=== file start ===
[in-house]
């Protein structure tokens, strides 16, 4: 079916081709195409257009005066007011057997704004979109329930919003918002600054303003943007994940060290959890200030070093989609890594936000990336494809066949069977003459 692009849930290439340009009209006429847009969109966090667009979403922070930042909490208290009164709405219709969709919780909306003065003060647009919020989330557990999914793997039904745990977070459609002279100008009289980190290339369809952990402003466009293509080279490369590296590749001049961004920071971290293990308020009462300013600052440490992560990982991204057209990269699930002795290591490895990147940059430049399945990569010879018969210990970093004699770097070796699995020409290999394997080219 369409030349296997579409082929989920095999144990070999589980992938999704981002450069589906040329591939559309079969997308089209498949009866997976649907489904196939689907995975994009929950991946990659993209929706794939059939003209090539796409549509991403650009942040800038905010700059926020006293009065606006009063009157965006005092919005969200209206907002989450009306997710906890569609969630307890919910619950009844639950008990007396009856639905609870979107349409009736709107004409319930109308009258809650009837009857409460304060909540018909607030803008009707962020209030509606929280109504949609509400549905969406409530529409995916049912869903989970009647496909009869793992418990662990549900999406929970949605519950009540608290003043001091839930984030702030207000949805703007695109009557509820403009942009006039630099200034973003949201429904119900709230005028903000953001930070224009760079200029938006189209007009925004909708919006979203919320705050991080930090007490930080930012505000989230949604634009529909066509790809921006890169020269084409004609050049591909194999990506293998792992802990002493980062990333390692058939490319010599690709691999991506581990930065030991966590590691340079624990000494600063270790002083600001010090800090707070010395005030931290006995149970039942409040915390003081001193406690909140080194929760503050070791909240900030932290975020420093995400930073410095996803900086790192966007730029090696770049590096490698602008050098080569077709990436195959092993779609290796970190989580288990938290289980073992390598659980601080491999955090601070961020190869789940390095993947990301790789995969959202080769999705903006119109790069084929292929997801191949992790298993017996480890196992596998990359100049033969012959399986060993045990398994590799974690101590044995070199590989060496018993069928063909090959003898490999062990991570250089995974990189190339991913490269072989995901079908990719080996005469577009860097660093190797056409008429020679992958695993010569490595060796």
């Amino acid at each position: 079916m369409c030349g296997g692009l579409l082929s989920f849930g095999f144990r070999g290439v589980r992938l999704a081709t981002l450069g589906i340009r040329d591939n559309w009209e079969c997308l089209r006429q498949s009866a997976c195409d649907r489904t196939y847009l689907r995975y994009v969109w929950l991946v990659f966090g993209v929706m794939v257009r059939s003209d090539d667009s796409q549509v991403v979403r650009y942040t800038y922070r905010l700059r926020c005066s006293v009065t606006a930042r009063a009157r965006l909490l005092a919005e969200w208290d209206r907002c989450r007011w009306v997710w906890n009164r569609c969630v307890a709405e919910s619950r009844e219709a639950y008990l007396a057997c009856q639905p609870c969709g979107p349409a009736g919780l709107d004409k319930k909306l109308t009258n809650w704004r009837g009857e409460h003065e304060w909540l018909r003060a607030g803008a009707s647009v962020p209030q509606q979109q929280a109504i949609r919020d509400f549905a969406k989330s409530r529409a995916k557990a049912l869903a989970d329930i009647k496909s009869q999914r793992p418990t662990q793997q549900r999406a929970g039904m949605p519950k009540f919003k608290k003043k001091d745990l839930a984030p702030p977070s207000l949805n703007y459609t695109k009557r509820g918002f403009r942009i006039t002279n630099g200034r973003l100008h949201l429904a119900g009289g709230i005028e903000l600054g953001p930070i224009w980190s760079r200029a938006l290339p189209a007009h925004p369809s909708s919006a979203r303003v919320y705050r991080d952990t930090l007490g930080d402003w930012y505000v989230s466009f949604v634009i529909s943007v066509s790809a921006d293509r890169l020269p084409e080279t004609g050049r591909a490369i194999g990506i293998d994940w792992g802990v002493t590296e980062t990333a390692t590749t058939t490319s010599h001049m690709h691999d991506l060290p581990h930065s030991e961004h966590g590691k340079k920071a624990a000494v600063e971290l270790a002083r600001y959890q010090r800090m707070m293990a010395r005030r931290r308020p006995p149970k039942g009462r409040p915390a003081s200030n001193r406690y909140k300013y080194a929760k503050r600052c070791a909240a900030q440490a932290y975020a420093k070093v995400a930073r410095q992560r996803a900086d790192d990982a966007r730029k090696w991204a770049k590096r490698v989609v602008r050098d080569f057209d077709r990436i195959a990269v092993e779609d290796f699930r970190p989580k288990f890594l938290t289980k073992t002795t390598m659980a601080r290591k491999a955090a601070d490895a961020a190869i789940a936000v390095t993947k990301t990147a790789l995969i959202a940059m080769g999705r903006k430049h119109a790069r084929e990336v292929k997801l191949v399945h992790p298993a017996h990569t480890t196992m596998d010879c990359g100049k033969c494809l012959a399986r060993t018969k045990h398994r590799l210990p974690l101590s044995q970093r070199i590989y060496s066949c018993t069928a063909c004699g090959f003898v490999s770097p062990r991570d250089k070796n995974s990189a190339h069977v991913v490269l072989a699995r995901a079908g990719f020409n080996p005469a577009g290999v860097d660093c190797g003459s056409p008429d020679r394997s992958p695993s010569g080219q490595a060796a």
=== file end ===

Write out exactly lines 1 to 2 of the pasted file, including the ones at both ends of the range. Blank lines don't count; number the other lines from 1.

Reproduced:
[in-house]
């Protein structure tokens, strides 16, 4: 079916081709195409257009005066007011057997704004979109329930919003918002600054303003943007994940060290959890200030070093989609890594936000990336494809066949069977003459 692009849930290439340009009209006429847009969109966090667009979403922070930042909490208290009164709405219709969709919780909306003065003060647009919020989330557990999914793997039904745990977070459609002279100008009289980190290339369809952990402003466009293509080279490369590296590749001049961004920071971290293990308020009462300013600052440490992560990982991204057209990269699930002795290591490895990147940059430049399945990569010879018969210990970093004699770097070796699995020409290999394997080219 369409030349296997579409082929989920095999144990070999589980992938999704981002450069589906040329591939559309079969997308089209498949009866997976649907489904196939689907995975994009929950991946990659993209929706794939059939003209090539796409549509991403650009942040800038905010700059926020006293009065606006009063009157965006005092919005969200209206907002989450009306997710906890569609969630307890919910619950009844639950008990007396009856639905609870979107349409009736709107004409319930109308009258809650009837009857409460304060909540018909607030803008009707962020209030509606929280109504949609509400549905969406409530529409995916049912869903989970009647496909009869793992418990662990549900999406929970949605519950009540608290003043001091839930984030702030207000949805703007695109009557509820403009942009006039630099200034973003949201429904119900709230005028903000953001930070224009760079200029938006189209007009925004909708919006979203919320705050991080930090007490930080930012505000989230949604634009529909066509790809921006890169020269084409004609050049591909194999990506293998792992802990002493980062990333390692058939490319010599690709691999991506581990930065030991966590590691340079624990000494600063270790002083600001010090800090707070010395005030931290006995149970039942409040915390003081001193406690909140080194929760503050070791909240900030932290975020420093995400930073410095996803900086790192966007730029090696770049590096490698602008050098080569077709990436195959092993779609290796970190989580288990938290289980073992390598659980601080491999955090601070961020190869789940390095993947990301790789995969959202080769999705903006119109790069084929292929997801191949992790298993017996480890196992596998990359100049033969012959399986060993045990398994590799974690101590044995070199590989060496018993069928063909090959003898490999062990991570250089995974990189190339991913490269072989995901079908990719080996005469577009860097660093190797056409008429020679992958695993010569490595060796």